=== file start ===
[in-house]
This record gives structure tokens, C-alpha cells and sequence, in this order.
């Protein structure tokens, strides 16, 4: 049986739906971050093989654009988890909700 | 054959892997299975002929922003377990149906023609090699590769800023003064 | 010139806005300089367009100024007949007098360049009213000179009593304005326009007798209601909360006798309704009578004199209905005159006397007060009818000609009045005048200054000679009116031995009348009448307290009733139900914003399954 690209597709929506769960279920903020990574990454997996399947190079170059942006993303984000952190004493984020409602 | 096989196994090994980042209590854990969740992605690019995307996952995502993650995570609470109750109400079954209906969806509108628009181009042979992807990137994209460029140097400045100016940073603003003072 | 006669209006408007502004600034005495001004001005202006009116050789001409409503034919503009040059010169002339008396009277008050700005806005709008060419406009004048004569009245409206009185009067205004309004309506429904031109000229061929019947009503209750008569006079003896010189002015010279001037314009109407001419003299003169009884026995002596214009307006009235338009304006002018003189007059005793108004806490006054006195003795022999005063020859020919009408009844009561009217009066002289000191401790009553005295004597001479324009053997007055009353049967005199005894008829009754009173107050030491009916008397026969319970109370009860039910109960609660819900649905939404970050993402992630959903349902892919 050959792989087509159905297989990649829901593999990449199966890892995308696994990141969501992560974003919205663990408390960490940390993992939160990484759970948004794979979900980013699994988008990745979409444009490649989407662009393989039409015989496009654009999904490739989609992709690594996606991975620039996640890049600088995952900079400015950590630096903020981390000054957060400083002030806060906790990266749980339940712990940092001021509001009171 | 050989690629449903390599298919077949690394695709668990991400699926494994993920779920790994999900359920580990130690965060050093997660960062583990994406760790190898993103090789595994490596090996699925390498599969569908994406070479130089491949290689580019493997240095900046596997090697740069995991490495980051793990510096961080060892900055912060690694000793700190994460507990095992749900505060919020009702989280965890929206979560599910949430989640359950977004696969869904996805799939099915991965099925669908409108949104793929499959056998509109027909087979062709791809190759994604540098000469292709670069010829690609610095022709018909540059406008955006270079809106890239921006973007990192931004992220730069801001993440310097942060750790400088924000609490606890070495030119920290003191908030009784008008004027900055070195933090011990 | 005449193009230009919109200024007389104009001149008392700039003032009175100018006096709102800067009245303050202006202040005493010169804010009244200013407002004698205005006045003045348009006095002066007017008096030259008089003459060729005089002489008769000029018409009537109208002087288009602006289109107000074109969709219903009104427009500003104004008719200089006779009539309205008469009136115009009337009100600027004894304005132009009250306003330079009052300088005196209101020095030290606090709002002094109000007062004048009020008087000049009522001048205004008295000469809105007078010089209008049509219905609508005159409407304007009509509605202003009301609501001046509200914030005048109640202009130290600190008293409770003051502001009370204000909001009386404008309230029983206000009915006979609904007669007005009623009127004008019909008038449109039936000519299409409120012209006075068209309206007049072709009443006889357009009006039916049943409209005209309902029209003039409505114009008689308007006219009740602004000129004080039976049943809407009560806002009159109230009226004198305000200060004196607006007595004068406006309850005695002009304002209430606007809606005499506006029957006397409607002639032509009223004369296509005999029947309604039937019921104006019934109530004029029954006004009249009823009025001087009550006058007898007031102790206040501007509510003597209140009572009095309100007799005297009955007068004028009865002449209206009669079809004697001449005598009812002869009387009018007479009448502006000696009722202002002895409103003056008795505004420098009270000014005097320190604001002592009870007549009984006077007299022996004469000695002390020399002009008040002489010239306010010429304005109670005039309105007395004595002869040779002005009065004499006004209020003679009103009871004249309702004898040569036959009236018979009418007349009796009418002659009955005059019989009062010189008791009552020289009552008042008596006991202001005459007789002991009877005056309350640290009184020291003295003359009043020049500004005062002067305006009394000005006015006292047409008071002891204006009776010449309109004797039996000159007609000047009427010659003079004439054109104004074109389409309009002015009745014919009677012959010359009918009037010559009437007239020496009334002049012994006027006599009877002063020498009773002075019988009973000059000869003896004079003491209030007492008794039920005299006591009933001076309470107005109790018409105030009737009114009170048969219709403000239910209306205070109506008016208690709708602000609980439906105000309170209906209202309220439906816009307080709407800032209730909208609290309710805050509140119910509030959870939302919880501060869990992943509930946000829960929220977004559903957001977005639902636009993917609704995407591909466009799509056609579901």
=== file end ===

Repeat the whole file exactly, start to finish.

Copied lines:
[in-house]
This record gives structure tokens, C-alpha cells and sequence, in this order.
């Protein structure tokens, strides 16, 4: 049986739906971050093989654009988890909700 | 054959892997299975002929922003377990149906023609090699590769800023003064 | 010139806005300089367009100024007949007098360049009213000179009593304005326009007798209601909360006798309704009578004199209905005159006397007060009818000609009045005048200054000679009116031995009348009448307290009733139900914003399954 690209597709929506769960279920903020990574990454997996399947190079170059942006993303984000952190004493984020409602 | 096989196994090994980042209590854990969740992605690019995307996952995502993650995570609470109750109400079954209906969806509108628009181009042979992807990137994209460029140097400045100016940073603003003072 | 006669209006408007502004600034005495001004001005202006009116050789001409409503034919503009040059010169002339008396009277008050700005806005709008060419406009004048004569009245409206009185009067205004309004309506429904031109000229061929019947009503209750008569006079003896010189002015010279001037314009109407001419003299003169009884026995002596214009307006009235338009304006002018003189007059005793108004806490006054006195003795022999005063020859020919009408009844009561009217009066002289000191401790009553005295004597001479324009053997007055009353049967005199005894008829009754009173107050030491009916008397026969319970109370009860039910109960609660819900649905939404970050993402992630959903349902892919 050959792989087509159905297989990649829901593999990449199966890892995308696994990141969501992560974003919205663990408390960490940390993992939160990484759970948004794979979900980013699994988008990745979409444009490649989407662009393989039409015989496009654009999904490739989609992709690594996606991975620039996640890049600088995952900079400015950590630096903020981390000054957060400083002030806060906790990266749980339940712990940092001021509001009171 | 050989690629449903390599298919077949690394695709668990991400699926494994993920779920790994999900359920580990130690965060050093997660960062583990994406760790190898993103090789595994490596090996699925390498599969569908994406070479130089491949290689580019493997240095900046596997090697740069995991490495980051793990510096961080060892900055912060690694000793700190994460507990095992749900505060919020009702989280965890929206979560599910949430989640359950977004696969869904996805799939099915991965099925669908409108949104793929499959056998509109027909087979062709791809190759994604540098000469292709670069010829690609610095022709018909540059406008955006270079809106890239921006973007990192931004992220730069801001993440310097942060750790400088924000609490606890070495030119920290003191908030009784008008004027900055070195933090011990 | 005449193009230009919109200024007389104009001149008392700039003032009175100018006096709102800067009245303050202006202040005493010169804010009244200013407002004698205005006045003045348009006095002066007017008096030259008089003459060729005089002489008769000029018409009537109208002087288009602006289109107000074109969709219903009104427009500003104004008719200089006779009539309205008469009136115009009337009100600027004894304005132009009250306003330079009052300088005196209101020095030290606090709002002094109000007062004048009020008087000049009522001048205004008295000469809105007078010089209008049509219905609508005159409407304007009509509605202003009301609501001046509200914030005048109640202009130290600190008293409770003051502001009370204000909001009386404008309230029983206000009915006979609904007669007005009623009127004008019909008038449109039936000519299409409120012209006075068209309206007049072709009443006889357009009006039916049943409209005209309902029209003039409505114009008689308007006219009740602004000129004080039976049943809407009560806002009159109230009226004198305000200060004196607006007595004068406006309850005695002009304002209430606007809606005499506006029957006397409607002639032509009223004369296509005999029947309604039937019921104006019934109530004029029954006004009249009823009025001087009550006058007898007031102790206040501007509510003597209140009572009095309100007799005297009955007068004028009865002449209206009669079809004697001449005598009812002869009387009018007479009448502006000696009722202002002895409103003056008795505004420098009270000014005097320190604001002592009870007549009984006077007299022996004469000695002390020399002009008040002489010239306010010429304005109670005039309105007395004595002869040779002005009065004499006004209020003679009103009871004249309702004898040569036959009236018979009418007349009796009418002659009955005059019989009062010189008791009552020289009552008042008596006991202001005459007789002991009877005056309350640290009184020291003295003359009043020049500004005062002067305006009394000005006015006292047409008071002891204006009776010449309109004797039996000159007609000047009427010659003079004439054109104004074109389409309009002015009745014919009677012959010359009918009037010559009437007239020496009334002049012994006027006599009877002063020498009773002075019988009973000059000869003896004079003491209030007492008794039920005299006591009933001076309470107005109790018409105030009737009114009170048969219709403000239910209306205070109506008016208690709708602000609980439906105000309170209906209202309220439906816009307080709407800032209730909208609290309710805050509140119910509030959870939302919880501060869990992943509930946000829960929220977004559903957001977005639902636009993917609704995407591909466009799509056609579901």